Law Library announcements, legal research updates from around the world, new and interesting research resources and web sites of interest to the faculty at the Syracuse University College of Law. Note: For easy navigation, right click on hyperlinks to open links in a new window.

Thursday, March 31, 2005

Delicious! A Better Way to Manage Web Bookmarks is a internet bookmarking manager
that allows you to add web sites to a personal
collection of links, organize those links by keywords,
and share your collection of links with others.

Unlike traditional web bookmarks,
is 'social.' For example, you can easily share
a list of web sites with students and invite
students to add links to the page. You can
also view collections of links compiled by
other users and subscribe to the
lists you find interesting. is a free service, but you must
register to access it. You can learn more
about on their web site .

Tuesday, March 29, 2005

Supreme Court Rules Title IX Protects Whistleblowers

From Jurist Paper Chase, 3/29/2005:

"The AP is reporting that the Supreme Court has ruled
that the Title IX gender equity law protects
whistleblowers who claim discrimination by
academic institutions.

10:45 AM ET - In Jackson v. Birmingham Bd. of Ed.,
02-1672, the Court extended whistleblower protection
to those alleging discrimination at academic institutions."

Read the Court's full opinion [text, PDF], including a
dissent by Justice Thomas.

US Report on Human Rights Record. 2004-2005

From the BeSpacific blog bySabrina I. Pacifica, March 29, 2005:

"From the State Department today: 'The Supporting Human Rights
and Democracy: The U.S. Record 2004 - 2005 report is submitted
to the Congress by the Department of State in compliance with Section
665 of P.L. 107-228, the FY 03 Foreign Relations Authorization Act,
which requires the Department to report on actions taken by the U.S.
Government to encourage respect for human rights.

This third annual submission complements the longstanding Country
Reports on Human Rights Practices for 2004, and takes the next step,
moving from highlighting abuses to publicizing the actions and programs
the United States has employed to end those abuses.' [navigate from the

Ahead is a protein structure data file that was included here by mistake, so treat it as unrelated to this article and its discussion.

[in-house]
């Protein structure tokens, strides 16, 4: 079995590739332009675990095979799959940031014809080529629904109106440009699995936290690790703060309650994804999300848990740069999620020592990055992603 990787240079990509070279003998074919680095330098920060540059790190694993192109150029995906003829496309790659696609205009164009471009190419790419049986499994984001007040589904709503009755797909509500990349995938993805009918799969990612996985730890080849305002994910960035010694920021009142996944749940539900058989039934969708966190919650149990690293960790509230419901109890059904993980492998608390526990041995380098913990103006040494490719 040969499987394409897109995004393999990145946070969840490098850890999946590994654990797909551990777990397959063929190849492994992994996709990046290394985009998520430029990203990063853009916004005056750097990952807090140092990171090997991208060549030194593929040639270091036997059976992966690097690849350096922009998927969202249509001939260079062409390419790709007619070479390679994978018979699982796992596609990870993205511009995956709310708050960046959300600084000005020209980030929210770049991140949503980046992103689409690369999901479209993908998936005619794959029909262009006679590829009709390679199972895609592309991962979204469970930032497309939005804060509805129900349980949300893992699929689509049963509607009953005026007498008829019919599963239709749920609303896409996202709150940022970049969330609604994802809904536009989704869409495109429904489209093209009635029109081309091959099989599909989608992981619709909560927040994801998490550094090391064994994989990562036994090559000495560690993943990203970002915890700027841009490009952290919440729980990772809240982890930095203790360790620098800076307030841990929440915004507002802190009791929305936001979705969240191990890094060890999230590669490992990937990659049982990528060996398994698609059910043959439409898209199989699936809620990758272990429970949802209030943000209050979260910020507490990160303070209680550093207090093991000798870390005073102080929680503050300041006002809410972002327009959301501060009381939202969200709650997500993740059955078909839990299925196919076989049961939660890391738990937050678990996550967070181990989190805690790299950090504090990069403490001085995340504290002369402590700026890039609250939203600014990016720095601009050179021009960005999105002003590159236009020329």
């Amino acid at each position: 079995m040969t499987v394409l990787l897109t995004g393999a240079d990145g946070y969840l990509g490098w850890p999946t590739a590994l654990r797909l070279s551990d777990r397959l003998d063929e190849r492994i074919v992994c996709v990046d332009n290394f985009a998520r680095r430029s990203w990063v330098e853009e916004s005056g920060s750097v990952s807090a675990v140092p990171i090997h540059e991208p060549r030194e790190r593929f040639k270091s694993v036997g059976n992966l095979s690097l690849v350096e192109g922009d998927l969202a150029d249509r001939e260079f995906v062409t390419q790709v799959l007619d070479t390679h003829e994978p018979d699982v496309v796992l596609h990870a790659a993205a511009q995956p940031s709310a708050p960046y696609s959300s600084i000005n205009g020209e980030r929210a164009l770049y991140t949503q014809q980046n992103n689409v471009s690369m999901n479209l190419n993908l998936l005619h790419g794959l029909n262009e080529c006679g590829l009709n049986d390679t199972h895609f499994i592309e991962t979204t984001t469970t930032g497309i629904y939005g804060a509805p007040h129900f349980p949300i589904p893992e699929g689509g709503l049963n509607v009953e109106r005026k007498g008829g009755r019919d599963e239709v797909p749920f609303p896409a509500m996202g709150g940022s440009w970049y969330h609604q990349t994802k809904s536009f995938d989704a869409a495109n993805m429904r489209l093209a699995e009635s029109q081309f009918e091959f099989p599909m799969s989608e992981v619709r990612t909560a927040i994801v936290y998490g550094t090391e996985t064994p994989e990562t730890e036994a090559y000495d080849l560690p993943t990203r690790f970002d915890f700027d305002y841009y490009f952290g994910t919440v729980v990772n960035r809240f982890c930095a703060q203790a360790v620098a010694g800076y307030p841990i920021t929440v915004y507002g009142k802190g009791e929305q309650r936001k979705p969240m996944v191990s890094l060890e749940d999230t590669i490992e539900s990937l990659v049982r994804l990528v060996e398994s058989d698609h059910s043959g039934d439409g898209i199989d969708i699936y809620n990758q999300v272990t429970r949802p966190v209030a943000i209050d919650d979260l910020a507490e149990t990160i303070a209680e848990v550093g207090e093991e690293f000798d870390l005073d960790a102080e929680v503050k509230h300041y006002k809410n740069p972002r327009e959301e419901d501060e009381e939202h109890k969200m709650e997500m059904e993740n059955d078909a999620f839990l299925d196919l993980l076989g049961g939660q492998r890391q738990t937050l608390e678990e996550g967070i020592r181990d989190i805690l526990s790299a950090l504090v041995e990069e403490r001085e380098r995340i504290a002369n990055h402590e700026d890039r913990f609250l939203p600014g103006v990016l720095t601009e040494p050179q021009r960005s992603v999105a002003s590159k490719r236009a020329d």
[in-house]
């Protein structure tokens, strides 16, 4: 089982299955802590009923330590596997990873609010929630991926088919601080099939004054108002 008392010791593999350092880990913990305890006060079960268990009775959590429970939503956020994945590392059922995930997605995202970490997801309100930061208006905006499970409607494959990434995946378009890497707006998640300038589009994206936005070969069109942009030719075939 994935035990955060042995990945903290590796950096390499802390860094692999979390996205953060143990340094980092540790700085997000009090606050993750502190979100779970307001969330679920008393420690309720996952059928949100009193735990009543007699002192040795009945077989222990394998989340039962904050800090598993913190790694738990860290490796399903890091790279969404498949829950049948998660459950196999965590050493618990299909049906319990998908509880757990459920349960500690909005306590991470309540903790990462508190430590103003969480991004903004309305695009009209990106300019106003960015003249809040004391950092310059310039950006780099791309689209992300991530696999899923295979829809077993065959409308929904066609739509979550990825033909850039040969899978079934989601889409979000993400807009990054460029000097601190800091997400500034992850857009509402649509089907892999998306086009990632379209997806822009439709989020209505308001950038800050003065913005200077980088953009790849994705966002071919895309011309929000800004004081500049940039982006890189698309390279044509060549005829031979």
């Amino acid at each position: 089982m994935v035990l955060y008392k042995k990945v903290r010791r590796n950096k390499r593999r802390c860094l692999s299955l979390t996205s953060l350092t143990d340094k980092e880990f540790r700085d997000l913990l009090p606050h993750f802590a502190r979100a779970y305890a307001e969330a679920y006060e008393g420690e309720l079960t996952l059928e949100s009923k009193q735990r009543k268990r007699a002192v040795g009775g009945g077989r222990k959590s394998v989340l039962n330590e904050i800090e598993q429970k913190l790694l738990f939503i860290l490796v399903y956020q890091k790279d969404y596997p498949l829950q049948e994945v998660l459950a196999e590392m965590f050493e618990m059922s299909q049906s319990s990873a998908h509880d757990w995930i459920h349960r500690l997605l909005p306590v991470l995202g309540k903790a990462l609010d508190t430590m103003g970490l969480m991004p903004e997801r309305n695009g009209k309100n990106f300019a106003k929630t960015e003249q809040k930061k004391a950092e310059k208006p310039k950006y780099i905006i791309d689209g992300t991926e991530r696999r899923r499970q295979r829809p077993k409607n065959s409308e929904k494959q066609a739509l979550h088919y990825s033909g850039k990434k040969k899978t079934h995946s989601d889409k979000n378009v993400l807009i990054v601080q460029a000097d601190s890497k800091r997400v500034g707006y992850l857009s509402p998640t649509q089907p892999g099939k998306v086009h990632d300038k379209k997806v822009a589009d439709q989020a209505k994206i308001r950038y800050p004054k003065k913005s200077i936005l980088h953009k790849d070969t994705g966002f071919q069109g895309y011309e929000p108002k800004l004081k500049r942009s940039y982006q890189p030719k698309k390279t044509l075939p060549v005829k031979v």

site as linked above to each section of the report, each of which is
available in PDF]."

City of Sherrill v. Oneida Indian Nation of N. Y.

The United States Supreme Court has ruled on
the City of Sherrill v. Oneida Indian Nation of N. Y.,

The judgment of the Court ofAppeals for the Second Circuit
(337 F. 3d 139) was reversed, and the case was remanded for
further proceedings, with Justice Stevens dissenting.

City of Sherrill v. Oneida Indian Nation of N. Y.

The United States Supreme Court has ruled on
the City of Sherrill v. Oneida Indian Nation of N. Y.,

The judgment of the Court ofAppeals for the Second Circuit
(337 F. 3d 139) was reversed, and the case was remanded for
further proceedings, with Justice Stevens dissenting.

Monday, March 28, 2005

New Horizons: Resources for International Competition Law Research

LLRX has just published New Horizons: Resources
for International Competition Law Research.

The web guide, authored by Jean Wenger, Government
Documents/Foreign & International Law Librarian
at the Cook County Law Library, includes
general publications, international organizations,
regional entities, national competition authorities
and international cooperation, national laws and
commentary, recent cases, and secondary source

Legislative History of the Civil Rights Commission

From the Law Librarian blog, 3/28/2005:

"The U.S. House Judiciary Committee has just published,
in PDF format, the Legislative History of the Civil Rights
Commission. The legislative history includes: Committee
Reports; Congressional Record; Court Opinions: and, News
Articles. Click here for PDF download."

Civil Procedure Stories: Briefs & Such

From Cornell Law Library's InSite current
awareness service, 3/28/2005:

" Civil Procedure Stories - Briefs and Such" is the web
companion to the text, Civil Procedure Stories.
Edited by Cornell Law School’s KevinClermont and
published by Foundation Press, Civil Procedure Stories
offers a behind-the-scenes look at fourteen Supreme
Court cases that are part of a basic course in civil procedure.
Each case is addressed in a separate chapter. The website